He’s the most bastardly bastard we’ve met in this series so far. Coach Boss played the antagonist in the opening act of this stellar series from bastards Jason Aaron and Jason Latour. Boss takes center stage for this issue, which transitions the story after the death of Earl Tubbs last issue. The fifth issue of Southern Bastards had the nearly impossible task of following up on one of the most masterful – and objectively best comic books of the year. It manages to hold its own, telling a compelling story while holding some cards close to the chest for use later. The art is spectacular as always and especially atmospheric as Latour, helps his fellow bastard Aaron tell a compelling, and disturbing story.
It’s impossible to talk about this comic critically without acknowledging that it does tone and atmosphere better than almost any other book. Reading this series you get the sense that around every corner is another bastard and there is no reason to hope for respite. Aaron and Latour provide us with a glimpse at a more complex world than I imagine many of us considered only a month ago. This installment focuses heavily on character building for Coach Boss, which is incredibly compelling in its own right, but also on providing subtle hints that the violent world of the bastards means that even Coach Boss has to worry about seeming like the biggest gorilla in the jungle.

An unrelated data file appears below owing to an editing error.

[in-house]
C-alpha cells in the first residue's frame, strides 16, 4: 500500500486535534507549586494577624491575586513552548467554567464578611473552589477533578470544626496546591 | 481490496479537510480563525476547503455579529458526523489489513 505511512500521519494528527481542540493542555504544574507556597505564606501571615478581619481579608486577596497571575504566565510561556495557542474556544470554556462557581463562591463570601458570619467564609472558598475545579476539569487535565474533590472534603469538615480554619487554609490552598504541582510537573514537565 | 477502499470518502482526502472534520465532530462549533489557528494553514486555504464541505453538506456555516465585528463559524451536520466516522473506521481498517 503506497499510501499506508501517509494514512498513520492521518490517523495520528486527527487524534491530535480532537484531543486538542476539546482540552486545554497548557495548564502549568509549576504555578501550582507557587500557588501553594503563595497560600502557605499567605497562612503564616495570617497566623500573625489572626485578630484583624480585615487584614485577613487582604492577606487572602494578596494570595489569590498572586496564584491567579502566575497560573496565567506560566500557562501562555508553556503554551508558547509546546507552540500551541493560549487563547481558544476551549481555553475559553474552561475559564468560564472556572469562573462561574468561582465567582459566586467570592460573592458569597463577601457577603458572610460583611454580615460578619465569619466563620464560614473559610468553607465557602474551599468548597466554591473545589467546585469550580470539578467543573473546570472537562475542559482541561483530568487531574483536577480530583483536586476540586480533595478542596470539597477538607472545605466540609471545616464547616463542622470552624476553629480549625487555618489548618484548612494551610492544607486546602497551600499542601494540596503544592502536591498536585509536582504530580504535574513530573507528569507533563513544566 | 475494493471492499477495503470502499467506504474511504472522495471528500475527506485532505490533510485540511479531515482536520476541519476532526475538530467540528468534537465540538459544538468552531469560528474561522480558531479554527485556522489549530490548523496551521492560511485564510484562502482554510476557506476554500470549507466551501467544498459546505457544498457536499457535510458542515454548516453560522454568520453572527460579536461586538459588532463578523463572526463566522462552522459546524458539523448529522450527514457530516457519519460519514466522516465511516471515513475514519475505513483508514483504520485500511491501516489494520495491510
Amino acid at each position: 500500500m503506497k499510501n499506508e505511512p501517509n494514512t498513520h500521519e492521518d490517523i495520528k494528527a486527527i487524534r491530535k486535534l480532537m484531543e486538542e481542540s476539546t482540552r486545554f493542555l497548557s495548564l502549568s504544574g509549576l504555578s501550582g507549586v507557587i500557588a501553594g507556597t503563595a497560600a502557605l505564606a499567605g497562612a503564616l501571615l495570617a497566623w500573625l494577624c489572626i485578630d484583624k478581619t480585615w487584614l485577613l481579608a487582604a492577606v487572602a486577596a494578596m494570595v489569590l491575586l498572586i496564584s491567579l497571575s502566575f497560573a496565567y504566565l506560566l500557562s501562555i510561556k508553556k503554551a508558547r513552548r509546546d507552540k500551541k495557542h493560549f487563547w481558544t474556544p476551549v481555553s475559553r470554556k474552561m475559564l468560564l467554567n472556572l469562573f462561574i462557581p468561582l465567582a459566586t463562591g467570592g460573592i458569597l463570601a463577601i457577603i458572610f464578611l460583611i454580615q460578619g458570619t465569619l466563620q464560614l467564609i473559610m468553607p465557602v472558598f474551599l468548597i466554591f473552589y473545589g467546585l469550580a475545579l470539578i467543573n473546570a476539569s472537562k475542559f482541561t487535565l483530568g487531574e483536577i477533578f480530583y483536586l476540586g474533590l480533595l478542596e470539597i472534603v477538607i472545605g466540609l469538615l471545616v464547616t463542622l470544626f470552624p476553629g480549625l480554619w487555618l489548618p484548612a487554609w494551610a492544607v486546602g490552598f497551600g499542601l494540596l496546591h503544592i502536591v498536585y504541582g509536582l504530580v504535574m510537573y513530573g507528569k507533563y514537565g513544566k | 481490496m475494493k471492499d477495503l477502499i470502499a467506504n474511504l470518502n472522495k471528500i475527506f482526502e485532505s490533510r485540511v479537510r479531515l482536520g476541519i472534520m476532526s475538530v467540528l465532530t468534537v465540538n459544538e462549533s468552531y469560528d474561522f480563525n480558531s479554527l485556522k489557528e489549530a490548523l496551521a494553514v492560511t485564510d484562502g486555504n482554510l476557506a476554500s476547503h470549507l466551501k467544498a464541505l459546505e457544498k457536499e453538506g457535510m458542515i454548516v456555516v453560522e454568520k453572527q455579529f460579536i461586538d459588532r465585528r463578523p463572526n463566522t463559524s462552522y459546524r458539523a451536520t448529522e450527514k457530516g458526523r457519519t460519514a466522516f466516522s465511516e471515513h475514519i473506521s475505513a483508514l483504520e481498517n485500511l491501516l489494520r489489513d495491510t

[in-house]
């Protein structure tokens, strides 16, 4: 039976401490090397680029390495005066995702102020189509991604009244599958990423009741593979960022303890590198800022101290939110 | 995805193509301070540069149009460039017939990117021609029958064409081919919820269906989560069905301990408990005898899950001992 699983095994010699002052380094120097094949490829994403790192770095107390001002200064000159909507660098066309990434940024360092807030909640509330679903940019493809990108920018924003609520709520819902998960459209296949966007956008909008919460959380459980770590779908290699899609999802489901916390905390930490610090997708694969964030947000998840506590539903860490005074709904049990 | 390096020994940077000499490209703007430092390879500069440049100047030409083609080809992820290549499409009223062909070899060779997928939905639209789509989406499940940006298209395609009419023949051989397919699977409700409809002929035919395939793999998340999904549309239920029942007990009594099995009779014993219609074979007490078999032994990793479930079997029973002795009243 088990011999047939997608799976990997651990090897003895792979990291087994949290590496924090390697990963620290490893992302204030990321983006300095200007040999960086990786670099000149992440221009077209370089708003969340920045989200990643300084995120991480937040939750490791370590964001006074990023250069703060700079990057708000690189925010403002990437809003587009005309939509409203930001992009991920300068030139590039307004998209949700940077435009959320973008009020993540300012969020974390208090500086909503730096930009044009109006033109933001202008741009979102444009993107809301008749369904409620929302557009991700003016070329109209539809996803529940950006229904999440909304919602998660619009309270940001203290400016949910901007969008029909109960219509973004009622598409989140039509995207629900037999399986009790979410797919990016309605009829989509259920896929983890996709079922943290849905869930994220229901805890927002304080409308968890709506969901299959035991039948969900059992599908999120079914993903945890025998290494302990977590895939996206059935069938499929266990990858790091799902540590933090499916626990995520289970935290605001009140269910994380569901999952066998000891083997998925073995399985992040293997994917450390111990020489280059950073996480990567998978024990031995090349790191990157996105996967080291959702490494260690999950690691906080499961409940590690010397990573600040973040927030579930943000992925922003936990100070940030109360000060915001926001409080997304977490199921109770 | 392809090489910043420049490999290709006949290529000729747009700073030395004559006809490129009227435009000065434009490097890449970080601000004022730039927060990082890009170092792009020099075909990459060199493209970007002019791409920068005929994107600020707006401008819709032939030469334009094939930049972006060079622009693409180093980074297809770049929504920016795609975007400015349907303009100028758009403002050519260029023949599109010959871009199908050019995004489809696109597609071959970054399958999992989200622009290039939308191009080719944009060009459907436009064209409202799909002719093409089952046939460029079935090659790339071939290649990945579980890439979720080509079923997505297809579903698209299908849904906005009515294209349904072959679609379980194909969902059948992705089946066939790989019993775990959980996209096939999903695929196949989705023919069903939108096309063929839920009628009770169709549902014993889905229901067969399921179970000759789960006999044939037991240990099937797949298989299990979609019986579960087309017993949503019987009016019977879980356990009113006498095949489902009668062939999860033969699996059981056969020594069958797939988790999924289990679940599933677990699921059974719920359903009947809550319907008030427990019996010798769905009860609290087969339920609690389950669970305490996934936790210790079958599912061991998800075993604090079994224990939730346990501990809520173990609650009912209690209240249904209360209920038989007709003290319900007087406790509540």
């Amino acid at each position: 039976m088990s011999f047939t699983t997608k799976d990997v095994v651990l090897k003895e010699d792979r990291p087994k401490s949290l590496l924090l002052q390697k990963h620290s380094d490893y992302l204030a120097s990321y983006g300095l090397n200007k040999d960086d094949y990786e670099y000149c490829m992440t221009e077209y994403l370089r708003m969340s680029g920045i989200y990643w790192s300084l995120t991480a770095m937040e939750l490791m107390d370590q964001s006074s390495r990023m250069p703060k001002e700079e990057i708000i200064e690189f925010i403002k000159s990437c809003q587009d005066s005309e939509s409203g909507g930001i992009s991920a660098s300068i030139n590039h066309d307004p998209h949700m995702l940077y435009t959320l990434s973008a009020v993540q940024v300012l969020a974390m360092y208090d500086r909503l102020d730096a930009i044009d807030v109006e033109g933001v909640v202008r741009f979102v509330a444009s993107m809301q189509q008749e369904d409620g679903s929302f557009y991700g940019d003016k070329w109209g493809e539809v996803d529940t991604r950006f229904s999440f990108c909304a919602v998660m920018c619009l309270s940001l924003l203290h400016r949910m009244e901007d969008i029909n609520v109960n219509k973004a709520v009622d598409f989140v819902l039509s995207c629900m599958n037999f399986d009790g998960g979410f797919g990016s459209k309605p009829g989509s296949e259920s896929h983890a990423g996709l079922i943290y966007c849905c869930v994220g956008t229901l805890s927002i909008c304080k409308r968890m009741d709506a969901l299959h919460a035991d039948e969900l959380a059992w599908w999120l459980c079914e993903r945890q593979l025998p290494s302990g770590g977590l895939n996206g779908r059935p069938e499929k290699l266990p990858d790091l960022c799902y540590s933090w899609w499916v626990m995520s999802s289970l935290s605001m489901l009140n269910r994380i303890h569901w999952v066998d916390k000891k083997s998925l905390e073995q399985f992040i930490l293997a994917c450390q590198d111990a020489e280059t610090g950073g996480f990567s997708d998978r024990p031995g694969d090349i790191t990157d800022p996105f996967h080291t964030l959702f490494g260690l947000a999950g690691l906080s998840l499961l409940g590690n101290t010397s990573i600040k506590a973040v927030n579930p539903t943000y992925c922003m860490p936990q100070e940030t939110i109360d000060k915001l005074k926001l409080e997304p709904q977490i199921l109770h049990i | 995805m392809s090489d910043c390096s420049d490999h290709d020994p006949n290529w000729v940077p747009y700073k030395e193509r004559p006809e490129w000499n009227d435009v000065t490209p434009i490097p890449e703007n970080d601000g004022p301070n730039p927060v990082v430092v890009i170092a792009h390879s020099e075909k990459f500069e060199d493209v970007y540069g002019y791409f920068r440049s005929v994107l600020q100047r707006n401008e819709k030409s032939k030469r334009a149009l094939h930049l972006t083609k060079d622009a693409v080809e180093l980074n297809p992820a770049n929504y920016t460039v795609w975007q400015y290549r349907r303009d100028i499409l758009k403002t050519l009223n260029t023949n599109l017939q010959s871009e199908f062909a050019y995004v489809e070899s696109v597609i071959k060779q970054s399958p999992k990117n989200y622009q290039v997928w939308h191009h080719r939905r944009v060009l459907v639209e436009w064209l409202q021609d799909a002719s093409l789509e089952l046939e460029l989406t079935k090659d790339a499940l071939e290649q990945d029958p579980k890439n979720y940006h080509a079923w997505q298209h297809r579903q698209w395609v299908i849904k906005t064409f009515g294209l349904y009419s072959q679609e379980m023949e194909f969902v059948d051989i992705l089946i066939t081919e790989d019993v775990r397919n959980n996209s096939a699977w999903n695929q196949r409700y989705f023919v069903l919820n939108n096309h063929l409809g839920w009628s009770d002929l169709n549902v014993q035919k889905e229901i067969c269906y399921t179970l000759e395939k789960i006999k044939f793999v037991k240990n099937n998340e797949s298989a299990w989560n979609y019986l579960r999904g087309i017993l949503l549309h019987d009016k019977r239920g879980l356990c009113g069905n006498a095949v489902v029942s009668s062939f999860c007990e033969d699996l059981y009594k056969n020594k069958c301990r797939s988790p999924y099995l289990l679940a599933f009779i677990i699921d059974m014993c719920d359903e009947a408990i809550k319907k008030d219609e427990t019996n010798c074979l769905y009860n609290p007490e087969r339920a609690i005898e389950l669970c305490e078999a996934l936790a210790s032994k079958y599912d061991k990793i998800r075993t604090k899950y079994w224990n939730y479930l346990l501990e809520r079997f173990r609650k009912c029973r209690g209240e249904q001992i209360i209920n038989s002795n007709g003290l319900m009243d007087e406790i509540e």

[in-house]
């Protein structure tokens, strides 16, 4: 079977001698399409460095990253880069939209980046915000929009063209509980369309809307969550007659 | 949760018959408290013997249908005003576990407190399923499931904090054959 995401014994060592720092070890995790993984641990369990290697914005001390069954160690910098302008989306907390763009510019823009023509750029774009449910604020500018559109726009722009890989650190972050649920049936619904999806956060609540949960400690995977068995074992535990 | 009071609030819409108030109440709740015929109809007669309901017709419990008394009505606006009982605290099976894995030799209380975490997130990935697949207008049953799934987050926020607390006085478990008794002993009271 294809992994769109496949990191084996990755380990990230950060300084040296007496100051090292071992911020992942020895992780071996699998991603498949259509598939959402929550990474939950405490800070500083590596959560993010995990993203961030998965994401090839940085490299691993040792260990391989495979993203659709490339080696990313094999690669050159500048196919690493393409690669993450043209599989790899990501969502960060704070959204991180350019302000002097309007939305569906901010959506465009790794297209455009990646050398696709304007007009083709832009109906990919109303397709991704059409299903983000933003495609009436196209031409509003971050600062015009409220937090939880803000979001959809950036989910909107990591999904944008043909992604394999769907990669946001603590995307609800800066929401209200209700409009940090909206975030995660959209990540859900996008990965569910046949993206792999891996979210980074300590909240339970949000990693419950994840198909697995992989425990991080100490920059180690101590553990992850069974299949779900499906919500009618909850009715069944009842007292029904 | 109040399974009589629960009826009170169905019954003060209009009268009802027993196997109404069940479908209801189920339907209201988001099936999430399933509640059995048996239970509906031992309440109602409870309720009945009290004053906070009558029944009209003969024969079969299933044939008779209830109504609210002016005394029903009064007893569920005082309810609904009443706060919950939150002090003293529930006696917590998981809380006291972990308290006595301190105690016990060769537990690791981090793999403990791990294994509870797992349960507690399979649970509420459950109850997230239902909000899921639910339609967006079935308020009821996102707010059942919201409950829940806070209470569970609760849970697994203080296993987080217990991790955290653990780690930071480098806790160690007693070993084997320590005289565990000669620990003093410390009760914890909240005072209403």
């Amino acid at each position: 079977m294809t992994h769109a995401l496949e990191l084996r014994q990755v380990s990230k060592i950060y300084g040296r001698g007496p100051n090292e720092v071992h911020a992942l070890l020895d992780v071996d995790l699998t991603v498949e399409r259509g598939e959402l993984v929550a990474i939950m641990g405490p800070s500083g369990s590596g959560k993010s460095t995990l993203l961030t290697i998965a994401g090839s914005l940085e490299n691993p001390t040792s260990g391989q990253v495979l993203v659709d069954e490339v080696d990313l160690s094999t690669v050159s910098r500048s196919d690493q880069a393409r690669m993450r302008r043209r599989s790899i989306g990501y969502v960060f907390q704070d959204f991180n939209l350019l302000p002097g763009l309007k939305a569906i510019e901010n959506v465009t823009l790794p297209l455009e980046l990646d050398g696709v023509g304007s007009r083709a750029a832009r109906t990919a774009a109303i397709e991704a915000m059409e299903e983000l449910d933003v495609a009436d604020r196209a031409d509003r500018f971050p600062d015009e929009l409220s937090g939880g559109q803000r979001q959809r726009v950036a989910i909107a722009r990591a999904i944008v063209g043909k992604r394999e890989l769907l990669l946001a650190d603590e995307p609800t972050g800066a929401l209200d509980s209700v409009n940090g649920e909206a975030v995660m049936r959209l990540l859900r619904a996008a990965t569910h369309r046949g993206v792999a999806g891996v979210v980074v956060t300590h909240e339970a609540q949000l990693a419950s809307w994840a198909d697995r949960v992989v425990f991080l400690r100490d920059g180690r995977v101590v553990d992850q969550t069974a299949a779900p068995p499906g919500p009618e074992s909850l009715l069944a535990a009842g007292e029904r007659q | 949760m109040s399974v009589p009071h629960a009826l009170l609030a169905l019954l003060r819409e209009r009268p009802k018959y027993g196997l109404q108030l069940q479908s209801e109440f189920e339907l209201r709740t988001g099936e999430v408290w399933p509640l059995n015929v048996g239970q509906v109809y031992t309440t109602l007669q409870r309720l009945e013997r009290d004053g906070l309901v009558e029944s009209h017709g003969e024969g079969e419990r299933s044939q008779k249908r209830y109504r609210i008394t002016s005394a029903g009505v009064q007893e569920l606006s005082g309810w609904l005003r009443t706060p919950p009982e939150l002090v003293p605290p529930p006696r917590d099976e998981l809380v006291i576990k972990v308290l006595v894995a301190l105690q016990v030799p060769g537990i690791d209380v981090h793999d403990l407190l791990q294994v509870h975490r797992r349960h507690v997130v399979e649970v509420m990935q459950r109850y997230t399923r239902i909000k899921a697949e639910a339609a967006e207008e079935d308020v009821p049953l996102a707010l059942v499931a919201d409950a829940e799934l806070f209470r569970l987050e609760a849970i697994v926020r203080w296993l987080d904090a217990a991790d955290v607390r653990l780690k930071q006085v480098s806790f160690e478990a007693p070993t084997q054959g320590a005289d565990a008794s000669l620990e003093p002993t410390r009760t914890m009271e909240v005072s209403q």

Latour expertly crafts the messy world with as much care and attention to detail as we’ve come to expect. The visual appeal of this book is in part thanks to his skillful coloring. which blends various shades of bloody red whenever there is a flashback to the past. This is one of the major points of emphasis for the book, alluding to the bloody history of Coach Boss and his rise from disappointing, yet determined teenager, to the meanest and nastiest bastard of them all. Each time the page goes red you can be assured that you’re in for an interesting piece of back-story which certainly doesn’t make Boss a sympathetic figure, but it does round out his character and provides a startling glimpse at what motivates him.
Aaron is a master story-teller and has always had a way with characters. The range of his story-telling ability, from dark stories like this series or Scalped, to slap-stick superhero yarns like Wolverine and the X-Men speak to a creative writer, whose ability to craft and create vivid characters is an inherent skill and not something he stumbles onto thanks to a clever twist or bold story-arc. “Southern Bastards #5” is a testament to his skill at characterization as he managed to write arguably the best comic of the week without having a hero anywhere in sight.
“Southern Bastards #5” is as good a follow-up as we could have hoped for. In a way this young series reminds me of what reading Saga was like a few years ago; while each issue seemed to impossibly raise the stakes and be better than the one before it, despite our reservations that the team could outdo past efforts. The bastards who make this comic are at the height of their story-telling powers. If this issue doesn’t make you want to read the next issue as soon as you hit the last page, I don’t know what will. This is a masterpiece in the making, and like Madison Bumgarner in Game 7 of The World Series on short rest, it defies categorization, explanation, or trepidation.
“Southern Bastards #5” earns 9.2/10